The fancy about instinct breaks forth once more in * As You Like It,' where it is again interwoven with the hereditary transmission of knowledge and polished manners. Orlando, in spite of the gross rusticity in which he has been brought up, feels by instinct the nobility of his birth, and his caitiff brother Oliver, who meditates his taking off, thus sets forth his qualifications:

He's gentle, never schooled and yet learned, full of noble device, of all sorts enchantingly beloved, and indeed so much in the heart of the world, and especially of my own people, who best know him, that I am altogether misprised.

In the development of this story Shakespeare abandons his theory of instinct, and regard for probability along with it, for Rosalind, by the aid of a little male attire, so completely defeats the observation and common sense of her lover that he toys with her, kisses and embraces her, not once but habitually day by day for weeks, not only without suspecting her identity, but without even suspecting her sex. Phoebe, too, mistakes this slender girl for a man, just as Olivia does Viola. Julia, in The Two Gentlemen of Verona,' manages by the help of a suit of clothes to deceive the princess Silvia, together with her own lover Proteus.

The Greek dramatists had formed a much truer theory of the nature of instinct. The strongest of all the ties of blood, that which unites mother and son, is not discovered by Edipus or Jocasta, who become husband and wife, live together, and have many children, without the least interference from instinct. It is through knowledge derived from an external source that their relationship is made apparent. When the terrible truth breaks upon them, the force of what we call instinct exerts itself, but at the same time reveals the truth that it is not nature but custom that directs the currents of human thought, as well on this as on every other subject. No mind acts and thinks independently, but is swayed by antecedent thought, which invests itself with the sacred character of nature, and its voice when it speaks is constantly mistaken for the voice of God. Shakespeare suffered his ideas to be bewildered for awhile by the subtle intricacies of this question, but at length escaped from them and co-ordinated his speculations more in harmony with truth.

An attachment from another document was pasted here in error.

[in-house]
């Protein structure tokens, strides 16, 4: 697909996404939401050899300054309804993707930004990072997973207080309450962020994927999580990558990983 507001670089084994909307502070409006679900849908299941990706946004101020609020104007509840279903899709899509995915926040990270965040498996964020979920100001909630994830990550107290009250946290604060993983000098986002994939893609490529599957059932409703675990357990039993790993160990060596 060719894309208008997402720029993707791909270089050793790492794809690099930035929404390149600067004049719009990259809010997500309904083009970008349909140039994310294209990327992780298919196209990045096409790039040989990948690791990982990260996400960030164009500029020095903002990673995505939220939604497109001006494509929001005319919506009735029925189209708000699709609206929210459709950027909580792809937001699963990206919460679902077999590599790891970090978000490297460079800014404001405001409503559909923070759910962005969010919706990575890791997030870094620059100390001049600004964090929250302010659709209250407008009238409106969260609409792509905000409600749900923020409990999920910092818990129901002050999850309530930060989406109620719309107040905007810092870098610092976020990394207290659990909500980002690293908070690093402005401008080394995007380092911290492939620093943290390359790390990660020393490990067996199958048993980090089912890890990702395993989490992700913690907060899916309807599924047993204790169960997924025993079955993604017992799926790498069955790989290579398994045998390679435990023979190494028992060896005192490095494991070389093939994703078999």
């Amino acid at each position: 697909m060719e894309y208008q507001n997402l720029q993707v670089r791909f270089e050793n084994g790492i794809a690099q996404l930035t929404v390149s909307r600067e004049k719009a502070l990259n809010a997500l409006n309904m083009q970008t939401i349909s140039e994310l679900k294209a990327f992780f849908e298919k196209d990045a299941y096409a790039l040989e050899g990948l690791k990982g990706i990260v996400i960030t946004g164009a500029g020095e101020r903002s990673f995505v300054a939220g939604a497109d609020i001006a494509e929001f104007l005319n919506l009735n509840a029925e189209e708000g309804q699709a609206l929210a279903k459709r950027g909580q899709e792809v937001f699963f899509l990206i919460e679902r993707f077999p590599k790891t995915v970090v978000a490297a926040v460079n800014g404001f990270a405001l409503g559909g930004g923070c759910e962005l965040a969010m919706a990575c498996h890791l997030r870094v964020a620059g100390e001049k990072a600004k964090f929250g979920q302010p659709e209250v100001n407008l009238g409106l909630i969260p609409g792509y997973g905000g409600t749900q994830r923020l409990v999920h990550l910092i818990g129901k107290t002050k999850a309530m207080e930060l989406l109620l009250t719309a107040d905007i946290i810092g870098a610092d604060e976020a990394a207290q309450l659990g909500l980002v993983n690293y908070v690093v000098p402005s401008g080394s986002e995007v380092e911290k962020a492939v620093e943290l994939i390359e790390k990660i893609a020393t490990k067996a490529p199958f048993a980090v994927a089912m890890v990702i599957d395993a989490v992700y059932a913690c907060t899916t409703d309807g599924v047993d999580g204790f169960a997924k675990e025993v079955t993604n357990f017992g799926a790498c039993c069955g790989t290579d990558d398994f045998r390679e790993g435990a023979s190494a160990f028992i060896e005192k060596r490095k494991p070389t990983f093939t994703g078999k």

In physical philosophy Shakespeare might perhaps have held a high place had he chosen to withdraw his observation from the moving and living world to fix it on unsentient nature. But his mission was to deal with man, his actions, his passions, and that ocean of thought through which he has to make his way towards the objects of his aim in life. He seems, like the great sophist of antiquity, to have represented to himself man as the measure of all things, which, whatever may be urged to the contrary, he is to himself, since everything lying beyond the range of his thought and experience has no existence for him.

Our relations to the outward world—that is, to all things external to ourselves—are so completely involved in mystery as to have led in some minds to the belief that they have no real being, but exist exclusively in the sphere of our ideas. This notion, however, was altogether foreign to Shakespeare, though, as I have already observed, he contrived to unite with belief in the ultimate evanescence of matter the persuasion that whatever we feel and see is real. Hence the singular charm of his poetry. The agents about us are all flesh and blood, the scene on which they live and move is substantial, solid, unequivocal matter; as you hear and